How to Photograph Northern Lights in Iceland
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- What Type of Camera Do I Need to Photograph the Northern Lights?
- Taking a Picture of the Northern Lights with a Smartphone
- Camera Gear for Photographing the Northern Lights in Iceland
- Camera Settings for Northern Lights Photography
- The Best Locations for Northern Lights Photography
- When Can I Photograph the Aurora in Iceland?
- How to Read the Northern Lights Forecast in Iceland
- Final Advice for Northern Lights Photography in Iceland
There’s nothing quite like witnessing the northern lights unfold across the sky in Iceland, dancing and rippling in shades of green, pink, purple, and white. If you’ve traveled to Iceland to see them, then you’ll also probably want to take a photograph or two so you can remember the incredible natural spectacle.
But capturing a great picture of the northern lights takes more preparation than simply showing up at the right time. There are camera settings to consider, gear that you’ll need, and plenty of other things as well.
A good idea before we get started on this technical article is to learn about the northern lights themselves, when to see them, why they appear, and what they’re like in this article.
If not, let’s jump right in; here’s how to photograph the northern lights in Iceland.
What Type of Camera Do I Need to Photograph the Northern Lights?
The best kind of camera to capture the northern lights is a full DSLR. Preferably you’ll want a full-frame camera with good ISO settings that you can tinker with when shooting.
Lately, more and more mirrorless cameras have stepped up their game and are fantastic for Iceland's northern lights photography.
With either a mirrorless or DSLR camera, you’ll want to make sure that they’re weather-sealed and can handle any rain, snow, or sleet that Iceland throws their way.
Taking a Picture of the Northern Lights with a Smartphone
The latest smartphones on the market have far more advanced cameras nowadays, making it easier than ever to capture shots of the northern lights in Iceland. For those who aren’t professional photographers and don’t have thousands of dollars’ worth of camera gear, it’s still entirely possible to get a great shot.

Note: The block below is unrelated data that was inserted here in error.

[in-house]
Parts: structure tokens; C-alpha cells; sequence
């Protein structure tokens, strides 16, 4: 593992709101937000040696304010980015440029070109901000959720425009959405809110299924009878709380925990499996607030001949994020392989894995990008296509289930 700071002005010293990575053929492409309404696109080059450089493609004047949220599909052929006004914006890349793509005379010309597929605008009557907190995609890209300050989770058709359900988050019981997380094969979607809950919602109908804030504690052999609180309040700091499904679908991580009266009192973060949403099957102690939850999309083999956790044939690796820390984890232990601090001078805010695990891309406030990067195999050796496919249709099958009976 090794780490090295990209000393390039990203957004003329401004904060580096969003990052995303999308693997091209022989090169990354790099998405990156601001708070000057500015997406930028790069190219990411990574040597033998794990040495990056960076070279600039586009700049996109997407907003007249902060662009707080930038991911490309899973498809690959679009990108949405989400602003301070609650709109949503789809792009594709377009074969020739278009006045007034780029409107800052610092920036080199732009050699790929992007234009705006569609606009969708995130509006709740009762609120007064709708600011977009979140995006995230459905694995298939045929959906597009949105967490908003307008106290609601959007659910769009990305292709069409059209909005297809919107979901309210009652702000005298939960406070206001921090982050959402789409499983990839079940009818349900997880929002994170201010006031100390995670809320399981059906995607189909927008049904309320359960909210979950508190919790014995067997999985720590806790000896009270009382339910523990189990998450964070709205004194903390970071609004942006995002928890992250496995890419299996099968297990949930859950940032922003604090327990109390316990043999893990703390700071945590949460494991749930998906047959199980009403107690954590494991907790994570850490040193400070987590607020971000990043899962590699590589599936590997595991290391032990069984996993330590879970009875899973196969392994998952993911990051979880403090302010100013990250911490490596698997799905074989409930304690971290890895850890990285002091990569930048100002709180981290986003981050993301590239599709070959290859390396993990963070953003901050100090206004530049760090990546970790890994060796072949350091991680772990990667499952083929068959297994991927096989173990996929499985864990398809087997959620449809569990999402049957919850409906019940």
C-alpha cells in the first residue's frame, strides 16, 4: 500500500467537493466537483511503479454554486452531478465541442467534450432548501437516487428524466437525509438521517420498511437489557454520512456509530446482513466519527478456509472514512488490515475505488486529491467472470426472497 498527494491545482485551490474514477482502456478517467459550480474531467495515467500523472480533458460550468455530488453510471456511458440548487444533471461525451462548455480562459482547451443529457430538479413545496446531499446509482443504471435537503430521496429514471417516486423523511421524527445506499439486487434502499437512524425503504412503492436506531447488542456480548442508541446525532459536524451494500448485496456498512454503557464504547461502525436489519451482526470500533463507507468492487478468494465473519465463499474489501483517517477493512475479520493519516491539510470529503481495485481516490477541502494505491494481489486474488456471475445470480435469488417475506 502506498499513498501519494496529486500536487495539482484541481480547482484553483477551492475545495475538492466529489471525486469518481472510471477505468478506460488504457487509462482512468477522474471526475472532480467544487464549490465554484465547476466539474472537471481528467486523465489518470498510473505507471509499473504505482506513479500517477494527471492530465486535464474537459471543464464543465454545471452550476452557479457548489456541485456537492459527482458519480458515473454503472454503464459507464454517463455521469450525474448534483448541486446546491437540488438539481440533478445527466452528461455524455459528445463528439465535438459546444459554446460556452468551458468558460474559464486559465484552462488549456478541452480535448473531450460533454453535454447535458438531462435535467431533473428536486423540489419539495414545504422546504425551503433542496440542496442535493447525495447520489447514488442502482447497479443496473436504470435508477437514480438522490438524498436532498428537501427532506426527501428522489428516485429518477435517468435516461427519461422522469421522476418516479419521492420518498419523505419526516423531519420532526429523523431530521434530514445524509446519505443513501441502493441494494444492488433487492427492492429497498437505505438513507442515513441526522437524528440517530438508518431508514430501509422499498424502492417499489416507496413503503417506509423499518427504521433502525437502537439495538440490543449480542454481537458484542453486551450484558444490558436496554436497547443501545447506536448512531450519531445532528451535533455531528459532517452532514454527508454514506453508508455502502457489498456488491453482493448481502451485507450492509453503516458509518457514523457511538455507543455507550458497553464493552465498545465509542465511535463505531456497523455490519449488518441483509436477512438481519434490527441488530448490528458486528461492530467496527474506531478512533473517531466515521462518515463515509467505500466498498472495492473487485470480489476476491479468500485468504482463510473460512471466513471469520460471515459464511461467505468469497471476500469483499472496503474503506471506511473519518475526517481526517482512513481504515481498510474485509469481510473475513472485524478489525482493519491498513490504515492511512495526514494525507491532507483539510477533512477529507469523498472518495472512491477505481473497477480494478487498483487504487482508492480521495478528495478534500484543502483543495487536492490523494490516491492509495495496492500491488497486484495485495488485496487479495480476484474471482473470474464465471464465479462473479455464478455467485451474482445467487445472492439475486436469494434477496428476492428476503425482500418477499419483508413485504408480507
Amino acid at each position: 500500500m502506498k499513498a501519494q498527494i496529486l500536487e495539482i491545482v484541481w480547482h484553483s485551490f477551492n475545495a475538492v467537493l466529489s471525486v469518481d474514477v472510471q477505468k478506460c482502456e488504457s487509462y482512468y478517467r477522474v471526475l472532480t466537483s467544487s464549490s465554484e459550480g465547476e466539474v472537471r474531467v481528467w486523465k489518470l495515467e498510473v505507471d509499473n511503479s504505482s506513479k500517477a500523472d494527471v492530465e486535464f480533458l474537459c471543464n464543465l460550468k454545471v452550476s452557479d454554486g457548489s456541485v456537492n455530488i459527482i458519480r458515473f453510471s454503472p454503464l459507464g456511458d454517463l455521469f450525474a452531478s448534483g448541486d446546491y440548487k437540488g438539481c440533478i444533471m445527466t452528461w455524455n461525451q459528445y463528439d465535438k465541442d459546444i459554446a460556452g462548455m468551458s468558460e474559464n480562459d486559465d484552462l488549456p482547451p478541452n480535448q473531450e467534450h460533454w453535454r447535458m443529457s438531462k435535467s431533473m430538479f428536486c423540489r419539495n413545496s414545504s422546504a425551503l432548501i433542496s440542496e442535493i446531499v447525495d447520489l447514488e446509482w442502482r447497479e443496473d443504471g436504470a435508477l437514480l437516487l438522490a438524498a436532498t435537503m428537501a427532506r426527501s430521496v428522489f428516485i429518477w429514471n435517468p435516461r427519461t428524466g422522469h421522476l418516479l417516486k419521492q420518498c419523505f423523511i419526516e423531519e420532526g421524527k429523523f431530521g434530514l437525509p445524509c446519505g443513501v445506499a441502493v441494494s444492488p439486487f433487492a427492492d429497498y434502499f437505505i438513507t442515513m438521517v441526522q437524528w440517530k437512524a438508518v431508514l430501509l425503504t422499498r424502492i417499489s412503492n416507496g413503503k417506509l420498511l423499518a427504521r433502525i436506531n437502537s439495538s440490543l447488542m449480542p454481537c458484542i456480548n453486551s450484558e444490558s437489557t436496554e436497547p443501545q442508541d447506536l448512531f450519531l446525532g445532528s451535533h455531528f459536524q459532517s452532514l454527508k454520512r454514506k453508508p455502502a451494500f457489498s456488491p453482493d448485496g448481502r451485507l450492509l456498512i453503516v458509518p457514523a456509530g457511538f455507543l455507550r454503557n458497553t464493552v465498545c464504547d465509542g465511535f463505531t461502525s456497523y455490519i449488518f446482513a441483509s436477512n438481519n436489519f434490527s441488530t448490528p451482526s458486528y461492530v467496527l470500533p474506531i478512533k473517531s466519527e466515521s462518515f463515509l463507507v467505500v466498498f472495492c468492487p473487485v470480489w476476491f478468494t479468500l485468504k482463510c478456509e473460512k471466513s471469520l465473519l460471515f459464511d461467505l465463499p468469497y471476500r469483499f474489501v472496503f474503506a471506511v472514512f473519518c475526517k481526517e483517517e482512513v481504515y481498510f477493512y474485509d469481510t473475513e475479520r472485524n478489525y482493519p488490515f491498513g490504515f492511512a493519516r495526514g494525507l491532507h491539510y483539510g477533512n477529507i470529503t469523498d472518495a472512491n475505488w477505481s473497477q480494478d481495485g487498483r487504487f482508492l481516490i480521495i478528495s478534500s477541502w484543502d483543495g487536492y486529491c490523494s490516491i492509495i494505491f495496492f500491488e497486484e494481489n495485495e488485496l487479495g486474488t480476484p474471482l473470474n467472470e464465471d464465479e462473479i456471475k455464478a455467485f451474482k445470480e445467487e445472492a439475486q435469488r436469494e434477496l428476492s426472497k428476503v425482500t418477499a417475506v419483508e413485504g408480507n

With larger sensors, fabulous low-light performance, and several lenses, sometimes it’s as simple as selecting the right setting on your iPhone or Android to capture the aurora in Iceland.
If you’re going this route, make sure you play around with the ‘Professional’ setting in your camera, which lets you customize things like aperture, shutter speed, ISO, etc., just like you would with a regular camera.
Camera Gear for Photographing the Northern Lights in Iceland
So, you’ve got a great camera or the latest smartphone, and are all set to venture out into the cold to try and capture a fabulous photo of the northern lights. But there are a few other things that will make photographing the northern lights in Iceland much easier.
One of the essential pieces of photographers’ kit when it comes to northern lights photography is a tripod. This will hold your camera steady while the shutter is open, ensuring that your photo doesn’t come out blurry.
Wide Angle Lens
A wide-angle lens will help you capture more of that amazing Icelandic scenery, and more of the sky as well.
It can either be a prime wide-angle lens, which is fixed at a certain focal length, or a zoom wide-angle lens, which gives you a little more room to frame your shot.
A shutter release is something that you connect to your camera and use to trigger taking the photo without touching the camera itself.
This eliminates all chances of a blurry photo due to the camera moving, which could happen if you’re pressing the button on the camera itself.
Extra Camera Batteries
Another handy thing to have on your northern lights photography expedition in Iceland are extra camera batteries.
The northern lights are notoriously fickle, and you might spend more time than you first thought waiting for them to appear. The colder weather also drains batteries faster than usual, so having a few spares in your backpack is a good idea.